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E-Waste & the Green Economy

Lately, there has been a lot of talk about how to be “more green” in our everyday lives, and in particular how to improve the global economy. In the last year, I have looked at the ways my company Global Wire Associates and my freelance journalism work operate and how I can create a smaller carbon footprint.

As a new media consulting firm, Global Wire Associates is in the business of using technology. However, with the growing problem of e-waste, we felt that it was our responsibility to use electronics with more mindfulness. According to the United Nations Environmental Programme, it is estimated that 20-50 million tons of discarded electronics are dumped into landfills around the world, mostly in developing countries, every year. Electronics include old mobiles, televisions, microwaves, computers and more. However, most of the time it’s not because these gadgets are broken; they’re being dumped in favor of newer versions.

Landfills with e-waste create serious problems in the long run. Toxic chemicals in electronics can leach into the land over time or are released into the atmosphere, creating severe health and environmental hazards in nearby communities.

Even if you take your old electronics to recycling sites, there is no guarantee they will be recycled properly. This is partly because it is expensive and labor-intensive to properly recycle e-waste in many developed countries, as most environmental laws in these countries require e-recyclers to use environmentally friendly processes.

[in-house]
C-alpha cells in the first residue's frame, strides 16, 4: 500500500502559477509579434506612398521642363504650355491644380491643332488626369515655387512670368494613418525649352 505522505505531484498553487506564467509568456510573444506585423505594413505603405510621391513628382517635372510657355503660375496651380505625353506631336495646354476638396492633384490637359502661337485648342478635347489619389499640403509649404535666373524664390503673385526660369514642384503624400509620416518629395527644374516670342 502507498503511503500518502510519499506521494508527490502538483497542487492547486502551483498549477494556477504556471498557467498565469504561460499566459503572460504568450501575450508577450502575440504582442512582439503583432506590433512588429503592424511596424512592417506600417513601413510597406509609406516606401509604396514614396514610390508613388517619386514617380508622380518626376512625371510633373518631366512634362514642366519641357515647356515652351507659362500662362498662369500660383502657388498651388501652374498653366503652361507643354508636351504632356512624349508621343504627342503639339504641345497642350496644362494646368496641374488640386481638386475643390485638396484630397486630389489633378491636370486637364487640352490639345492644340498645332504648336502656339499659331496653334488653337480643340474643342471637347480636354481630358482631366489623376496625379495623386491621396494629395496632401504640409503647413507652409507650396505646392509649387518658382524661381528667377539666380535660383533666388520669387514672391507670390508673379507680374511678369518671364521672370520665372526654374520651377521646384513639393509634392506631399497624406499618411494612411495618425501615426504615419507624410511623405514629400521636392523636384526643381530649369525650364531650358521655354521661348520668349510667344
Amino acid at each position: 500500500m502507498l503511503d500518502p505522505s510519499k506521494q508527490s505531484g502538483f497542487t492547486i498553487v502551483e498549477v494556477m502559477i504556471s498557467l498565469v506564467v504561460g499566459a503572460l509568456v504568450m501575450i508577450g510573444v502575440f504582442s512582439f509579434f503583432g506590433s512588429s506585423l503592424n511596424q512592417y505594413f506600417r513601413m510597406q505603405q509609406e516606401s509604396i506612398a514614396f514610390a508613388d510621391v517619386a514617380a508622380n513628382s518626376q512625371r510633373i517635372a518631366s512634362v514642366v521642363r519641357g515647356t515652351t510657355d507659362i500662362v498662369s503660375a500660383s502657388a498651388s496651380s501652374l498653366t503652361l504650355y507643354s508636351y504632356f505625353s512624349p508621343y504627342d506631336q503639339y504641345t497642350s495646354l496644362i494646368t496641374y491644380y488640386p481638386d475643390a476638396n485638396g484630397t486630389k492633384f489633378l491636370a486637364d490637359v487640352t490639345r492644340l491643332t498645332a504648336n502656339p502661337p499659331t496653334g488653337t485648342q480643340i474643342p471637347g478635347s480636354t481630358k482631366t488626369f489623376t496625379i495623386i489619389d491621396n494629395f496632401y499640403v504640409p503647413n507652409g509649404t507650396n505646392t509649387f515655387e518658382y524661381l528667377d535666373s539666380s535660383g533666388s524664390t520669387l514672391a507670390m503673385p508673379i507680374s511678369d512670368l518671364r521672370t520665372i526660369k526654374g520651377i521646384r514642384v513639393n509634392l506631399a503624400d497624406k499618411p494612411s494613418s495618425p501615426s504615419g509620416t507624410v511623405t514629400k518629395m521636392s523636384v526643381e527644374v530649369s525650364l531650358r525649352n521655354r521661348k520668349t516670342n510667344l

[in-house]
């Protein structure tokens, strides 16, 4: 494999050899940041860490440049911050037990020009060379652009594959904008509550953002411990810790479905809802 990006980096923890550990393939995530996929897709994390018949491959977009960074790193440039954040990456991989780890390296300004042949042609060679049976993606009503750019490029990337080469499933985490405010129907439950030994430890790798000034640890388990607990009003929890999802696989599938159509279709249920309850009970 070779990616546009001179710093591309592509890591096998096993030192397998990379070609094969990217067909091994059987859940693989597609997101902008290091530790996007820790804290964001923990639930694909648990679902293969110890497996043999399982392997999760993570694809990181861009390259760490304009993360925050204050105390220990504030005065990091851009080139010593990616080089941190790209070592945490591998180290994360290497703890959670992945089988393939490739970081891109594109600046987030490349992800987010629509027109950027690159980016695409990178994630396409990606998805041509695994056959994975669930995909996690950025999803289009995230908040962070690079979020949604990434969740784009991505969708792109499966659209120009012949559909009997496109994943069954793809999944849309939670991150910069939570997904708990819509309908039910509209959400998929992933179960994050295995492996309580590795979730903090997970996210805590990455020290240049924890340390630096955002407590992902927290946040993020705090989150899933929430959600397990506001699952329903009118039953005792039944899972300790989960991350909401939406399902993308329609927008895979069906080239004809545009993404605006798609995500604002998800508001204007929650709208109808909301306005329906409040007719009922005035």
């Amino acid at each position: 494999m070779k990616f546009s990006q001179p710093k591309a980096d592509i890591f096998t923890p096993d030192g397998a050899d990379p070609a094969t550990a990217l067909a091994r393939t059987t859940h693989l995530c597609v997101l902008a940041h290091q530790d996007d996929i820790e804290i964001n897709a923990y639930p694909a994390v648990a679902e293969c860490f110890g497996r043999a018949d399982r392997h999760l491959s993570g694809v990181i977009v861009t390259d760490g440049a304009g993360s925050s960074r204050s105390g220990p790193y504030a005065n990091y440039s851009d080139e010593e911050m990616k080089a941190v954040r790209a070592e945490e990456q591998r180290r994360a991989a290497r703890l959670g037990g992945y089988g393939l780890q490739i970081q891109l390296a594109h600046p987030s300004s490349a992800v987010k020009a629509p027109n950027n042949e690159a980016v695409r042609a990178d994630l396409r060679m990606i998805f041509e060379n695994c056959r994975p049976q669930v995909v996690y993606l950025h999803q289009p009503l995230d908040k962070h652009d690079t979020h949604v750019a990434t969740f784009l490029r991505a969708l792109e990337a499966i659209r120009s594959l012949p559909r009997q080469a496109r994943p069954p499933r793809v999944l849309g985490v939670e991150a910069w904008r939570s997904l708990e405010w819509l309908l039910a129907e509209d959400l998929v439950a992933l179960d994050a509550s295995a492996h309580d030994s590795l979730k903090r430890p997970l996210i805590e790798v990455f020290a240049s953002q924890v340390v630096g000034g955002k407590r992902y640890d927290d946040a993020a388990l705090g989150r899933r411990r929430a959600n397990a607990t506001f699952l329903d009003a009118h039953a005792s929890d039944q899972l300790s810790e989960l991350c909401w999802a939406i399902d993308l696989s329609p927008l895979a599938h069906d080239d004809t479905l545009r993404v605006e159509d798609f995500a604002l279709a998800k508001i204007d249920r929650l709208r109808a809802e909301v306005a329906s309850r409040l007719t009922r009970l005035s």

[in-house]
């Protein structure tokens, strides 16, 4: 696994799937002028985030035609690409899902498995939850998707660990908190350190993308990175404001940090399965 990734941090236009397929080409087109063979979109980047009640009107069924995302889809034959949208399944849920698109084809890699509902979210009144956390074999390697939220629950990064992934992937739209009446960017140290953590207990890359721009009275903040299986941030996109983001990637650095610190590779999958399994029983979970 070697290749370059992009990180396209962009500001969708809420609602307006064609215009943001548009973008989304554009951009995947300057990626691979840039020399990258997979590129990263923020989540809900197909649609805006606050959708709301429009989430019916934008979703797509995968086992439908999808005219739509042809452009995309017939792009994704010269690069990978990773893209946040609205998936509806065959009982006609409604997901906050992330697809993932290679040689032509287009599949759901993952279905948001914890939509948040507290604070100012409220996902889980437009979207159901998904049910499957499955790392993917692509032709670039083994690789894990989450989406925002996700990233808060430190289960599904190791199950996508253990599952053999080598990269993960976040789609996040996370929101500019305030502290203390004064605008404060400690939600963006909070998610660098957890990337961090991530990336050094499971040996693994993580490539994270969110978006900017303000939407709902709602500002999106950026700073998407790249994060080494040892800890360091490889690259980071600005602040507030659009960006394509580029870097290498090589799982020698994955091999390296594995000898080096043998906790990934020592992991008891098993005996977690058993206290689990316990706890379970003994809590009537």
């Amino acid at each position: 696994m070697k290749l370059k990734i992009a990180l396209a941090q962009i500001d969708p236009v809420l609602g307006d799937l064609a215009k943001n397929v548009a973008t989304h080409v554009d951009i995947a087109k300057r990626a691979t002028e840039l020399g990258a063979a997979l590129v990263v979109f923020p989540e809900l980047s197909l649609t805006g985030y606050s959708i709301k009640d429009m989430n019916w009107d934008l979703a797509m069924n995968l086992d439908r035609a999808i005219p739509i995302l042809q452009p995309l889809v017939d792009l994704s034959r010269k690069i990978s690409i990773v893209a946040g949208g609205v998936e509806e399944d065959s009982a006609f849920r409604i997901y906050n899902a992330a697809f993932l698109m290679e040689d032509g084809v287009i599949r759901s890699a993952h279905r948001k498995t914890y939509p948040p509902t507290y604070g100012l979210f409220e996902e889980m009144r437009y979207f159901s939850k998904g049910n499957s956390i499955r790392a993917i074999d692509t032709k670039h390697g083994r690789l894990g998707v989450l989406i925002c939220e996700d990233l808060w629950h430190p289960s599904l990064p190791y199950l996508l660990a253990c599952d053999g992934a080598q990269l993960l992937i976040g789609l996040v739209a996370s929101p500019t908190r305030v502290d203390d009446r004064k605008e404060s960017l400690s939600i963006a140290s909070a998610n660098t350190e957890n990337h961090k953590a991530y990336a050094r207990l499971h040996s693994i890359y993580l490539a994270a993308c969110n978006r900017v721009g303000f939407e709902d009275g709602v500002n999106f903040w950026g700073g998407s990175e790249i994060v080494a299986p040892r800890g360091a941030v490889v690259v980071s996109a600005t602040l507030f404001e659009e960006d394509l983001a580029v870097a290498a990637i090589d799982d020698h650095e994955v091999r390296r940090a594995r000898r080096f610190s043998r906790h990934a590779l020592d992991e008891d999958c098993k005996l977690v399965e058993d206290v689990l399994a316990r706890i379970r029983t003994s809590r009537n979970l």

So, for the last year, my company decided that when it is time to purchase any new equipment – cameras, computers, mobiles - we made sure that old or broken equipment was repairable first. We also donate old electronics that are not deemed useful for our purposes to other needy individuals or organizations. Before we consider making new purchases, we try to buy older but usable models whenever possible. If the electronics are beyond repairable, we properly recycle them.

Not only are we doing our little part to save the health of the planet and its people, but it has also made us feel really good about ourselves and wanting to extend our enthusiasm with others. So this year we launched our Recharge E-Waste campaign to make others aware of the global tech waste problem. We not only plan to use our website to have discussions about proper recycling, donating and/or selling of used electronics, and turning electronics into art and design models, but we are also seriously thinking about launching an e-waste management initiative later this year.

Our green awareness has also extended to other areas in our operations, like doing more web conferencing with clients instead of traveling, cloud computing and using green office supplies. Of course, I also use recycled cameras for my freelance video journalistic gigs. Sometimes it’s the smallest things that can make a big difference in our world.